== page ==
Notting Hill Kitchen | Interview with Luís Baena

29th April 2013
Guy Humphrey

luis baena cut Notting Hill Kitchen | Interview with Luís Baena

Notting Hill Kitchen will be opening mid-June on Kensington Park Road, bringing with it a new and exciting take on modern Portuguese and Spanish cuisine, from award-wining Chef Luís Baena. We have had the opportunity to interview the man himself.

The Notting Hill Kitchen is said to bring Portuguese and Spanish cuisine to the table. Why did you want to bring these two cuisines together?

I should probably begin by saying that my style of cuisine is actually not the traditional cuisine of either country. My work has a personal stamp that reinterprets many traditional recipes but also distinguishes itself with the creation of new dishes.

Being from Portugal, it goes without saying that Portuguese cuisine forms an intrinsic part of my culinary makeup. My grandmother was the daughter of the Spanish ambassador so the food I grew up eating was always something of a hybrid.

In the case of Notting Hill Kitchen, we will be focusing on the Atlantic facing regions of these two countries, and from the Spanish side, in particular the Basque Country & Galicia.

Having worked for many years all over the world, you are clearly a highly experienced chef. How do you think food tastes have changed since you started? What got you so interested in food?

fotografia 682x1024 Notting Hill Kitchen | Interview with Luís Baena

Luís Baena

Up until the late 1970s, world cuisine was hugely influenced by the rules and flavours of French cuisine. At the start of the new decade, world cuisine began to liberate itself. Asia, and in particular Japan, influenced professional cuisine enormously (and has continued to do so).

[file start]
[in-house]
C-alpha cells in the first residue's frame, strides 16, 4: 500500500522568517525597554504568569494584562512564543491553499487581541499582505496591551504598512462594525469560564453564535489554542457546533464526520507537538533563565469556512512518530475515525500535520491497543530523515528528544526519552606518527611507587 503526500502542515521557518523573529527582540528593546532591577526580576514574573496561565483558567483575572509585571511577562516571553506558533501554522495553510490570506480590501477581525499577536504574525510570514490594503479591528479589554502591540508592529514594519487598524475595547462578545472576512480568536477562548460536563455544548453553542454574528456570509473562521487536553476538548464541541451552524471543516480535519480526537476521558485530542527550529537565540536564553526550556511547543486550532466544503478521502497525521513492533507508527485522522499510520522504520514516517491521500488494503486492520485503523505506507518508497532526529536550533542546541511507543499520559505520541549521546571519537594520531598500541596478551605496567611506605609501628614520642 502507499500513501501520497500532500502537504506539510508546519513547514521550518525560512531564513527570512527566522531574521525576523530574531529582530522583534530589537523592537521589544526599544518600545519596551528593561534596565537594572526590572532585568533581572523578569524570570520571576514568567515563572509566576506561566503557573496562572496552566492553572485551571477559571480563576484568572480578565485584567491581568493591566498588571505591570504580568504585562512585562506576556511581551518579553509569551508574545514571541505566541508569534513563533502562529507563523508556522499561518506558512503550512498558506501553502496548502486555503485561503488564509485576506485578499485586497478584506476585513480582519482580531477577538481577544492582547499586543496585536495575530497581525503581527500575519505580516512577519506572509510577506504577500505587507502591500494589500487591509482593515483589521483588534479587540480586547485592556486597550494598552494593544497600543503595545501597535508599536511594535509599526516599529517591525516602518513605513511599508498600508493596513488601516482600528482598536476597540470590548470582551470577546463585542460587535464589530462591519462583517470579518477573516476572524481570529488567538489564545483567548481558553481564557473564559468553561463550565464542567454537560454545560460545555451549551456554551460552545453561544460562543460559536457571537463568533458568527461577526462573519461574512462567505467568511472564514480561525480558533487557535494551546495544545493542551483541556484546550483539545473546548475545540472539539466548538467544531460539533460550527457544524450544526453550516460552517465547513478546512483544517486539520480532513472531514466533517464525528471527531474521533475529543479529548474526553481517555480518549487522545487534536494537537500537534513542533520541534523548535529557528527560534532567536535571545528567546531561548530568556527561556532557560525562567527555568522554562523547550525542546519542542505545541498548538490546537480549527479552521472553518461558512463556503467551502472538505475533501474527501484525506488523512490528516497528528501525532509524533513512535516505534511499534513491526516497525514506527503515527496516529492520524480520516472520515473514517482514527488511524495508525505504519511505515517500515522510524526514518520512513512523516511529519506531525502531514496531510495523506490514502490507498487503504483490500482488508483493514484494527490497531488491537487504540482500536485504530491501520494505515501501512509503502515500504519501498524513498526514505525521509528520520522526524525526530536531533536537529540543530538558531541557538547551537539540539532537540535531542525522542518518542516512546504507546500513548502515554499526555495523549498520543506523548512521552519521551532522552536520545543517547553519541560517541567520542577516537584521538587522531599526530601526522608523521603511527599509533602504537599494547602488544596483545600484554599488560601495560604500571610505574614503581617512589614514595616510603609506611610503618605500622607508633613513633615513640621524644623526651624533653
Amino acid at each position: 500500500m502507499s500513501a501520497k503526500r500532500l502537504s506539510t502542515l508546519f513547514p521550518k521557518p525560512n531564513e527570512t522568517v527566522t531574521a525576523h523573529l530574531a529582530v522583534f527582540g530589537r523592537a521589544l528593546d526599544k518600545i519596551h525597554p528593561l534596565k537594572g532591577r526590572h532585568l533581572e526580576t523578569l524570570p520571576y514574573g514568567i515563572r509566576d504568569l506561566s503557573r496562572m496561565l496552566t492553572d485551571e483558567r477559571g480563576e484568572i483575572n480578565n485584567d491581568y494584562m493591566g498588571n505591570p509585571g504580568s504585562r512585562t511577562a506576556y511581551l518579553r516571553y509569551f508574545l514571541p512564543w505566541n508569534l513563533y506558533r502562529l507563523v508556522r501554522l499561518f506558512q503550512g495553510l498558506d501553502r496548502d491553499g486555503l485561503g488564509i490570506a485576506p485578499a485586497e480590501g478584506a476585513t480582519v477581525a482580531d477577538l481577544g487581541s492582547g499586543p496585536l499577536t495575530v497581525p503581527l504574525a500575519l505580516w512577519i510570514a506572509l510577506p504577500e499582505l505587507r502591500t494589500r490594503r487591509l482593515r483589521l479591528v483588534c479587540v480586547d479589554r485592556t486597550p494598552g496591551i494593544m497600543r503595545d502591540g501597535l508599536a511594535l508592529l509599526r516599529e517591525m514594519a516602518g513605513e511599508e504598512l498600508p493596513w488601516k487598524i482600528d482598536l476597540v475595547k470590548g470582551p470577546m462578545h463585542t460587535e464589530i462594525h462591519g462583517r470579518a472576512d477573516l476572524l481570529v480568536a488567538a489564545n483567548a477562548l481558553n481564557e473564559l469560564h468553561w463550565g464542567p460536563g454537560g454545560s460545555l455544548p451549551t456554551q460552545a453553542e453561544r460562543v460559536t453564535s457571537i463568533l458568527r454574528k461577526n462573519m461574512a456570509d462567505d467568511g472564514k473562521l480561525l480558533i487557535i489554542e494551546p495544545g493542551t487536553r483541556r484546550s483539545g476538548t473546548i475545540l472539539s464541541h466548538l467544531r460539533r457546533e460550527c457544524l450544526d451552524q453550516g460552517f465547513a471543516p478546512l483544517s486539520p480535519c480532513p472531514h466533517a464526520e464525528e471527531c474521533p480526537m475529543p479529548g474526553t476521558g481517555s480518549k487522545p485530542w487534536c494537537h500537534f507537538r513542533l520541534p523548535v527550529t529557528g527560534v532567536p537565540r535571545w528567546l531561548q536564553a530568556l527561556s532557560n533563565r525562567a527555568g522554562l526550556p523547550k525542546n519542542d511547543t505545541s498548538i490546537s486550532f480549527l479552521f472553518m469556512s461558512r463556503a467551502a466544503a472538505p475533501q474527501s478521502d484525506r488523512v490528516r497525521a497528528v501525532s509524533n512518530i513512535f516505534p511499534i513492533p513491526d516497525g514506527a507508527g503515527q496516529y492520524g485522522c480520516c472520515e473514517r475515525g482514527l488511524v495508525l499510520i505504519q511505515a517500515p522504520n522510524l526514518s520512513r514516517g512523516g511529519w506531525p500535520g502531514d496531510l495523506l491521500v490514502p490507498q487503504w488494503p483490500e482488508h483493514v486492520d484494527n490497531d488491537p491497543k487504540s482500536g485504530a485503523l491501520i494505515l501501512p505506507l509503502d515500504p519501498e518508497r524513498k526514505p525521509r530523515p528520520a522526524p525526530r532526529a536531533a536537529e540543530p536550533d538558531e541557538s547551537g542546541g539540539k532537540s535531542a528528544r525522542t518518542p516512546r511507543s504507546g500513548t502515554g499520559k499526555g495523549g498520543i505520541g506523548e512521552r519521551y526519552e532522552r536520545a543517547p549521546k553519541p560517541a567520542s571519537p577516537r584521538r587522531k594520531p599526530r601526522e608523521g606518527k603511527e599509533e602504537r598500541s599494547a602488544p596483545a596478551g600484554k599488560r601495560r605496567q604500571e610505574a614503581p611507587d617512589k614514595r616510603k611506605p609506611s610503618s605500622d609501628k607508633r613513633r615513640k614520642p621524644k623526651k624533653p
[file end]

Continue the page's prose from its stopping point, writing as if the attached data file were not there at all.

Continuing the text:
In 1987/88, I was working with in his restaurant, St Honoré in Rio de Janeiro. We managed to combine French culinary technique, unrivaled at this time, with amazing local ingredients, to create dishes both unique & spectacular.

As to what got me so interested in food; I grew up in a large family, so mealtimes were the daily focal point. The dishes I was lucky enough to eat on a daily basis were as varied as they were delicious. Once you get a taste for it, it is hard to look back.

What do you feel is the most exciting thing about Notting Hill Kitchen?

The team & I have a whole range of things that we will be introducing that we hope the London public will find exciting. The Notting Hill Kitchen focuses on three core principles: dozens of varieties of seasonal Atlantic fish; black pig from Alentejo; and finally some amazing regional wines and drinks we feel are under-represented in the UK. We hope to bring that & much more into a relaxed & informal environment in which customers can have a great time.

What was it like working with top French chef Paul Bocuse?

The period I worked with Paul was a time where everything was done ‘in a great and French way’. The finest products had to be used, and it was inconceivable to compromise on anything. The experience was like a trigger being pulled that allowed me to reach professionalism that I never thought possible in my early days behind the stove.

The rigour & technique that were a prerequisite for any chef in those days, is something that we should all persevere and pass down to the next generation of chefs. Paul was a great master and teacher for me and for many others.

The décor is to be designed by Sandra Tarruella. Can you tell us more?

is an award-winning designer based in Barcelona. We chose to work with her as she focuses on creating spaces that encourage emotion. In a career spanning more than 27 years with over 100 works, we believe Sandra will bring interesting ideas to the table that will compliment the concept at Notting Hill Kitchen, combining comfort with style.

Address: Notting Hill Kitchen, 92 Kensington Park Road, London, W11 2PN